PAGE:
People often don’t know the value of an object until they have an expert analyze it – the same is true for surveillance video.
A forensic engineer or “engineering expert” is often brought onboard in the claim/case process to help determine “what happened” or “how something happened”. If the incident or accident is captured on video, frequently it is assumed that an engineer is not needed. “Why do we need an engineer to explain to us what happened, when we have it right here on tape” is commonly the mindset. The reasoning is that engineers are used to “reconstructing” accidents, if the incident is on tape then no reconstruction is necessary. In actuality, the reverse is usually true. Having video evidence to work with is often when an engineer can provide the greatest assistance.
Forensic engineers are always trying to eliminate variables and elucidate hard facts regarding an incident. The fewer variables, or unknowns, and the more facts they are working with, the more accurate their findings can be. An engineer reconstructing an accident would always prefer to have access to the vehicle involved in the crash rather than try to reconstruct the accident from some photos and repair receipts. Similarly, having access to video of an incident can be invaluable to an engineer and his clients. Surveillance videos often contain invaluable information that can only be brought out with in-depth analysis techniques (such as frame-by-frame analysis) combined with engineering analysis.
A customer falls in a retail establishment. It’s captured on video, there’s no refuting that the event happened. But, was it a slip or trip caused by a hazard or was it the result of a misstep or malfunctioning footwear? There are unique bodily motions associated with each of these events, and a trained biomechanical engineer can review the video to determine what caused the fall.
There may be no question what caused a fall, but there may be disagreement as to whether or not the fall could cause the injuries claimed. Without video, this can be difficult. An engineer must rely on witness reports of the incident that can vary greatly, and often the individual who suffered the fall won’t clearly recall how they fell. Body position and the correct order of what hit what and when are critically important and very difficult to ascertain with the needed degree of accuracy. With a video record of the fall, most of the variables are eliminated. The body’s position throughout the event is now known, the forces applied to the body can be determined and the probability of a particular injury resulting from the fall can then be verified.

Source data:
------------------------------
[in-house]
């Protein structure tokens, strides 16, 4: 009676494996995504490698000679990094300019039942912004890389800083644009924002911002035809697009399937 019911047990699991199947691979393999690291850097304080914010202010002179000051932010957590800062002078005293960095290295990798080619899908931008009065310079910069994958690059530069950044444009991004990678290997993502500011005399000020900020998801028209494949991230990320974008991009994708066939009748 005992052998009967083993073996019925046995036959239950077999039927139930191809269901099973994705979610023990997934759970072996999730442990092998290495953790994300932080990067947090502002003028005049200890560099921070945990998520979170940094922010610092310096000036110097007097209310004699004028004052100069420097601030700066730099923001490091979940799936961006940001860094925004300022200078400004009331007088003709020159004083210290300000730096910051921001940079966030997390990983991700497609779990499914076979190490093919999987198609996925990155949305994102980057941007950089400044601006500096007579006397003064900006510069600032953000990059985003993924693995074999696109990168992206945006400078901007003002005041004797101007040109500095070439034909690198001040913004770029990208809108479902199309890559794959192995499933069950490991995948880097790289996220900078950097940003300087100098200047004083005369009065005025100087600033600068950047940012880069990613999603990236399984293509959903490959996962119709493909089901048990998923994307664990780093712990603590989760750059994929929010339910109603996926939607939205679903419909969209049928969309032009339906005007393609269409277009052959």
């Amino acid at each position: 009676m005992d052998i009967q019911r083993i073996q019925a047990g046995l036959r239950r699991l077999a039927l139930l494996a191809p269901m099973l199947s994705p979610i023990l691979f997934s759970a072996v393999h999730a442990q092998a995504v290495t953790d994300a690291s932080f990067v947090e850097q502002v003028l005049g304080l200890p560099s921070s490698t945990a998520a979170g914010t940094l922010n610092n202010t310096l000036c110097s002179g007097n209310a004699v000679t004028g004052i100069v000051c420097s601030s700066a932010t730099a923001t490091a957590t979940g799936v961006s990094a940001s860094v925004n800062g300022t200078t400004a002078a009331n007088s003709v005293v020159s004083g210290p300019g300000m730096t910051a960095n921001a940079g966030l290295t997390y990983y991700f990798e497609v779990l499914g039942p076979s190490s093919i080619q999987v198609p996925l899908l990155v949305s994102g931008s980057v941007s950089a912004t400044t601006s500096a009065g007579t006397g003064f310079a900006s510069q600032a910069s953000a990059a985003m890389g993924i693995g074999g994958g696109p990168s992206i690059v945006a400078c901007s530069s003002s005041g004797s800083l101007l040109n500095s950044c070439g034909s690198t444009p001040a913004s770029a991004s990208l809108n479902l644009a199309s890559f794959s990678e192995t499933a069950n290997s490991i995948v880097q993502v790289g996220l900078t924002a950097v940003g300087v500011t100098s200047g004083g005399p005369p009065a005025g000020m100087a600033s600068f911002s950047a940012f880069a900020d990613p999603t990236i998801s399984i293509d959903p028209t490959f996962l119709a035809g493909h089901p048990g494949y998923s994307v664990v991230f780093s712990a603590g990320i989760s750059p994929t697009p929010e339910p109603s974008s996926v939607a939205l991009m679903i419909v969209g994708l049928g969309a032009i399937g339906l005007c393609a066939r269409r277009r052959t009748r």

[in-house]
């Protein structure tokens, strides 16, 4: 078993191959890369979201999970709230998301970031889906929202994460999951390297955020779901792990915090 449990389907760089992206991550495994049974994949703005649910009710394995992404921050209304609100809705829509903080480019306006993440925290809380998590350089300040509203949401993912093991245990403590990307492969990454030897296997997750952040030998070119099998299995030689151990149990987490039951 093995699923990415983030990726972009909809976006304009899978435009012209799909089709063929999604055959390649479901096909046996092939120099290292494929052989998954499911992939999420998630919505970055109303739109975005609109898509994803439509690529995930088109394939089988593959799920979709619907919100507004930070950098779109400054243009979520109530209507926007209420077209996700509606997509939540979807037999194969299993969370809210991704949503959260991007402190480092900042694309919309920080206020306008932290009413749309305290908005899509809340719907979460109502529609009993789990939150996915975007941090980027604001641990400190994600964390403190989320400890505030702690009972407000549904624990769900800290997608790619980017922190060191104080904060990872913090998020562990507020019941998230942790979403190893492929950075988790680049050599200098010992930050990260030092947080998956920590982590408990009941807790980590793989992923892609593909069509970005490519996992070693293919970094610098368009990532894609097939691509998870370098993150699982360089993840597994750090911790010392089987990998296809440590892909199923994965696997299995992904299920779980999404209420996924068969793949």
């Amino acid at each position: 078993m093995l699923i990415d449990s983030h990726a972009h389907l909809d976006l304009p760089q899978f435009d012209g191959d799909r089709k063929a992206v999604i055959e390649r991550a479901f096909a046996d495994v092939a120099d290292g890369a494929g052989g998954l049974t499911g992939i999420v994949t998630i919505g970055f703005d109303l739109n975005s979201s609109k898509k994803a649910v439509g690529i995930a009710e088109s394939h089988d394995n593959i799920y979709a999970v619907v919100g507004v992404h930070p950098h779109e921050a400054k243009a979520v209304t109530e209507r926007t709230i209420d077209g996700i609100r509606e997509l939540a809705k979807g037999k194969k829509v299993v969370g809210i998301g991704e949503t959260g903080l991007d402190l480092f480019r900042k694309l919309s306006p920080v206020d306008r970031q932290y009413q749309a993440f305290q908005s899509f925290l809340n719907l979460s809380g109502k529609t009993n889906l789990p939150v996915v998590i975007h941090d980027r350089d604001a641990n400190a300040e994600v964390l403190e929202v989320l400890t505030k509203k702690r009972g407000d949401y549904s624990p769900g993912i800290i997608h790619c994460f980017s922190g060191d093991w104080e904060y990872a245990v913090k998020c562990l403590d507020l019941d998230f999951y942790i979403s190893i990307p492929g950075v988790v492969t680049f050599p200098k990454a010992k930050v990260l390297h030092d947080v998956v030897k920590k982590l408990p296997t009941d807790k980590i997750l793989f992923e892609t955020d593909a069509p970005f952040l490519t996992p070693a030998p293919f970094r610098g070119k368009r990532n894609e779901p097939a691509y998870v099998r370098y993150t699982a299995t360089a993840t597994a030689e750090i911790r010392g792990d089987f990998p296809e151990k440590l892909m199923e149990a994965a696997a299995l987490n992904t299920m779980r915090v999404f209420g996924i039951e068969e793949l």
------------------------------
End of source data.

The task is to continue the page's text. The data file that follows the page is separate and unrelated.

Assume the Worst
Without solid evidence, engineers are often forced to assume the worst-case-scenario in their calculations. For example, a six foot person falls and claims that they hit their head. Without evidence to the contrary, an engineer must concede that individual’s head could have fallen unimpeded over that entire six feet before striking the floor at approximately 13mph. However, the calculated speed and the forces from the event can be drastically altered if a video exists showing the individual, for instance, landed on their rear end before rolling backwards and contacting the ground with their head.
A delivery van backs into a bicyclist in a parking lot. It’s right there on video, what can an engineer tell you that you can’t already see? After an expert reviews the video you’ll know the exact speed of the van. You’ll know the exact speed of bicycle. You can determine who could see whom and when. You can determine if the van could have stopped. You can determine if the bicycle could have avoided the crash. You’ll also know the forces exerted on all participants and the potential injuries that could have resulted.
There as so many variables in any incident or accident. When the event is captured on video many of those variables are quantified. The rigid parameters needed to accurately reconstruct the incident are now present. Often you just need an expert to show you what you have. Please call 800.780.4221 to discuss your case or claim.